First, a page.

Two survivors, who wished to remain anonymous for fear of the Greek authorities, told the BBC about how the capsizing occurred. “They fixed a rope from the left. Everyone went to the right side of our boat to balance it out. The Greek ship quickly moved away and tipped our boat. They took it with them for a long time.”

Another survivor told the Guardian that Greek soldiers had attached the rope and the Adriana had been pulled for about 10 minutes. “I felt that they tried to push us out of the Greek water so that their responsibility ends.” Other survivors said the Adriana suddenly moved forward “like a rocket” even though the engine was not running.

The fact that the version of the Greek coast guard does not correspond to the actual course of events is also evidenced by the testimony of the survivors before the investigating judge, who is examining the sinking of the Adriana. According to this, the statements recorded and published by the coast guard were made under pressure and manipulated.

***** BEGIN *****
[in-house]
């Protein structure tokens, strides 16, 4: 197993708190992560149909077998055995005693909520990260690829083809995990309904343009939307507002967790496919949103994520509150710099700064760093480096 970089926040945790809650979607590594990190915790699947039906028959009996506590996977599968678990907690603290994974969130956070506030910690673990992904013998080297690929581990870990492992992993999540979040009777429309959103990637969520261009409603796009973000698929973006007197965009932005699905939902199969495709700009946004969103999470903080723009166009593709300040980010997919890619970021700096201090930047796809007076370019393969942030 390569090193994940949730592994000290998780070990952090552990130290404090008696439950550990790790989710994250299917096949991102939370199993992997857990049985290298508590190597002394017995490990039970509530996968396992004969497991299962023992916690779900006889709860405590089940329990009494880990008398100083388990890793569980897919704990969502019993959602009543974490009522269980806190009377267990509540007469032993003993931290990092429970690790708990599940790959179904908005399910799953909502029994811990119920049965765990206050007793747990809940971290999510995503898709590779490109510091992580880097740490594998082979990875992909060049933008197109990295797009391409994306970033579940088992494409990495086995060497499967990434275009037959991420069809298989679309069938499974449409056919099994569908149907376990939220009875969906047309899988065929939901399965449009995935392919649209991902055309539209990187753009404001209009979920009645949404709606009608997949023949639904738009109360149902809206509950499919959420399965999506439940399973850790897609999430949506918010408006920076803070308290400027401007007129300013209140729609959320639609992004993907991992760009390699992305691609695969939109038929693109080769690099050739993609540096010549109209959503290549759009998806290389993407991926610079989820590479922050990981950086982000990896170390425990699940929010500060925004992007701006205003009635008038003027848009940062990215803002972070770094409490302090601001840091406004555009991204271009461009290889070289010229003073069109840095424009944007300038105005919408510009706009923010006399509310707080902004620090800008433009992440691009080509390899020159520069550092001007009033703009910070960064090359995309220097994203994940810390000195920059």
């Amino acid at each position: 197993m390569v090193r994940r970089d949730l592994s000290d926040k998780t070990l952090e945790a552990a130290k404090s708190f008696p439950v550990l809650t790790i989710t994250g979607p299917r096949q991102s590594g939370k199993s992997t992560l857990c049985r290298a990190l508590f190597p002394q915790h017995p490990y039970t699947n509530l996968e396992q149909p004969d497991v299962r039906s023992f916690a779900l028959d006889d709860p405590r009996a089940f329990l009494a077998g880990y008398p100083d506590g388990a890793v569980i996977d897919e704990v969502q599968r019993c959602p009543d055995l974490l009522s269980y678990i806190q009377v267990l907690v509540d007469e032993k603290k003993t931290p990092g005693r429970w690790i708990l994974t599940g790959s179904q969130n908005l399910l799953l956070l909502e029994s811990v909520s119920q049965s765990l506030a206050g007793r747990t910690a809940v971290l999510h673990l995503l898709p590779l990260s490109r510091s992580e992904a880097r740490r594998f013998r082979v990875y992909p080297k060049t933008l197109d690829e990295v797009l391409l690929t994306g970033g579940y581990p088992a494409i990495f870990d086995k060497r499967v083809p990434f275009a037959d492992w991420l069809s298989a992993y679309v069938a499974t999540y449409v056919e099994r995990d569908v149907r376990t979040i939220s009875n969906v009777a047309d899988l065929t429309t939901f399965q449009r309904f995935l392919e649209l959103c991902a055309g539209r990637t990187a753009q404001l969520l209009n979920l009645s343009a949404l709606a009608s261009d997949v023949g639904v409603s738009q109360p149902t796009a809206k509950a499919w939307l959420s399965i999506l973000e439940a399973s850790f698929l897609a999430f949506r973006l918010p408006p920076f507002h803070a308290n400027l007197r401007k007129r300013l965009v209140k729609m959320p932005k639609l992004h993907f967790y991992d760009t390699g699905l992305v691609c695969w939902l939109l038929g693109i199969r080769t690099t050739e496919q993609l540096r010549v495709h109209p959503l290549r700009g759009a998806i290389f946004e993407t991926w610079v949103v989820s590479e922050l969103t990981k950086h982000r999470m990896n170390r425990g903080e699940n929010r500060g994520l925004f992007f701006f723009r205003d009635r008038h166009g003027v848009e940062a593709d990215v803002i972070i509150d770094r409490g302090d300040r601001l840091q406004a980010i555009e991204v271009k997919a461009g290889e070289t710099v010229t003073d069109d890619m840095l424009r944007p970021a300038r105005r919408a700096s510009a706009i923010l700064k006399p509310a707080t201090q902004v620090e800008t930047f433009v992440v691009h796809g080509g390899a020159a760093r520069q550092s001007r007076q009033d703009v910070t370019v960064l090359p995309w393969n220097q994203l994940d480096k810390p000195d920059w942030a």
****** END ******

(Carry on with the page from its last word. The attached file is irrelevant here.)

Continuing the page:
As the Guardian reports, the statements made by two survivors of different nationalities, according to the coast guard, surprisingly agree word for word: “We were on the boat that was old and rusty with too many people … That's why it capsized and eventually sank.”

But under oath before the prosecutor, the same survivors days later blamed the Greek coast guard for the sinking. A survivor who told the coast guard in his testimony that the trawler capsized because of its age and overcrowding later testified, “When they boarded the boat (and I'm sorry to mention that), our boat sank. I think the reason was the towing by the Greek boat.”

Survivors told the BBC that they were intimidated by the coast guard. Whenever it was said that the Greek coast guard had caused the capsizing, they were told to shut up. “You have survived death! Stop talking about the incident! Don't ask any more questions about it!” they were told.

Other incidents demonstrating that the Greek coast guard was never interested in rescuing the refugees have come to light. The European border protection agency Frontex also remained idle, although it was informed at an early stage that there was an urgent case for a naval rescue.